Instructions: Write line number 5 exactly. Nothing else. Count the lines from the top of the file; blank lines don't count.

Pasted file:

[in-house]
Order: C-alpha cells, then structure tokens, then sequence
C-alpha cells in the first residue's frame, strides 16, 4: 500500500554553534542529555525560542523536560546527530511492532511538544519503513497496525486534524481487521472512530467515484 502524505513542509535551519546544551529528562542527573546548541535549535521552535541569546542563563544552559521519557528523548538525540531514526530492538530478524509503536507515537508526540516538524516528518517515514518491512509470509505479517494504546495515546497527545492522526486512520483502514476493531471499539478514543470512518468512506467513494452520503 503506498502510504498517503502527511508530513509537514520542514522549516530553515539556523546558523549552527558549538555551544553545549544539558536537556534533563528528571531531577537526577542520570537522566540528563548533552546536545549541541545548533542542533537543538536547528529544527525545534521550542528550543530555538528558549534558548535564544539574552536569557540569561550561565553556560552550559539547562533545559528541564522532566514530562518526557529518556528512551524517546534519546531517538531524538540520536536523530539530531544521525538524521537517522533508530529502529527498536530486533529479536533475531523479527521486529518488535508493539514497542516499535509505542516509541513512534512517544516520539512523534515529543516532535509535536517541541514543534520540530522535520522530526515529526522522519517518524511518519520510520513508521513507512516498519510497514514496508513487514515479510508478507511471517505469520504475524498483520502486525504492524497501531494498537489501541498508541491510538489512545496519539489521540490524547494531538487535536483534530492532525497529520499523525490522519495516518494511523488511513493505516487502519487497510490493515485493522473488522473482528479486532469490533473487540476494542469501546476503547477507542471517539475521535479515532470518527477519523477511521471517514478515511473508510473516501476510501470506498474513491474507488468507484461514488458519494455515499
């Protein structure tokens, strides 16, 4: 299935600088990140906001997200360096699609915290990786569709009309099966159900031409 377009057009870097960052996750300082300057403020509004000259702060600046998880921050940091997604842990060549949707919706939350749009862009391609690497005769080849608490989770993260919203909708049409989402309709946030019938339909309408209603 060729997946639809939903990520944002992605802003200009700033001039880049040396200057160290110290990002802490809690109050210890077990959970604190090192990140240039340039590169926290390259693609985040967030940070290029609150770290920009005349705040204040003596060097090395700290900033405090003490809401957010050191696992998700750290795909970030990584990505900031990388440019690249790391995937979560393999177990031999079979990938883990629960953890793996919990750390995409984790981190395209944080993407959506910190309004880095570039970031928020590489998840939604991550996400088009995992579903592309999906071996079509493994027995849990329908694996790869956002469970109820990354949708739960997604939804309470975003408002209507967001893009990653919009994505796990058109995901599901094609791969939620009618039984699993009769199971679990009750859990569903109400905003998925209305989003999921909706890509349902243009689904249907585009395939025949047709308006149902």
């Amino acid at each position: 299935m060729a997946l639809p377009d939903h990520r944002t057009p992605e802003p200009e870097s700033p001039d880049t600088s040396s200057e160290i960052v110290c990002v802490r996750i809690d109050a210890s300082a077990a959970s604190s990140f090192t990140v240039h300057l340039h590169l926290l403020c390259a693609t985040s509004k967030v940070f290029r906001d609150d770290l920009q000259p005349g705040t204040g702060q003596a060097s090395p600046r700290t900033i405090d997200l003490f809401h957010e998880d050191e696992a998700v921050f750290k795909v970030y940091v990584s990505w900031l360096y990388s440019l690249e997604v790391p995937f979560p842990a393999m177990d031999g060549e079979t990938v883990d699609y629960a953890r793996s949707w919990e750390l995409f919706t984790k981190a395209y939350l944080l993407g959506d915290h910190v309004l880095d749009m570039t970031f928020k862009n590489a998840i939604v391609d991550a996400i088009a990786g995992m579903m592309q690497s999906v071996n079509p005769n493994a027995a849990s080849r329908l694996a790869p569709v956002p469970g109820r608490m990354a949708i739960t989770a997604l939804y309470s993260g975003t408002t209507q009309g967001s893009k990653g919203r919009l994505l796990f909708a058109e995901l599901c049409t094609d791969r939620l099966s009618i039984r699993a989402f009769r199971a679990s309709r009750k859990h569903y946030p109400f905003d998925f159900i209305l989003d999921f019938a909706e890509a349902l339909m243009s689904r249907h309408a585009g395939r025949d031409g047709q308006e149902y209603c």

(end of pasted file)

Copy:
């Amino acid at each position: 299935m060729a997946l639809p377009d939903h990520r944002t057009p992605e802003p200009e870097s700033p001039d880049t600088s040396s200057e160290i960052v110290c990002v802490r996750i809690d109050a210890s300082a077990a959970s604190s990140f090192t990140v240039h300057l340039h590169l926290l403020c390259a693609t985040s509004k967030v940070f290029r906001d609150d770290l920009q000259p005349g705040t204040g702060q003596a060097s090395p600046r700290t900033i405090d997200l003490f809401h957010e998880d050191e696992a998700v921050f750290k795909v970030y940091v990584s990505w900031l360096y990388s440019l690249e997604v790391p995937f979560p842990a393999m177990d031999g060549e079979t990938v883990d699609y629960a953890r793996s949707w919990e750390l995409f919706t984790k981190a395209y939350l944080l993407g959506d915290h910190v309004l880095d749009m570039t970031f928020k862009n590489a998840i939604v391609d991550a996400i088009a990786g995992m579903m592309q690497s999906v071996n079509p005769n493994a027995a849990s080849r329908l694996a790869p569709v956002p469970g109820r608490m990354a949708i739960t989770a997604l939804y309470s993260g975003t408002t209507q009309g967001s893009k990653g919203r919009l994505l796990f909708a058109e995901l599901c049409t094609d791969r939620l099966s009618i039984r699993a989402f009769r199971a679990s309709r009750k859990h569903y946030p109400f905003d998925f159900i209305l989003d999921f019938a909706e890509a349902l339909m243009s689904r249907h309408a585009g395939r025949d031409g047709q308006e149902y209603c």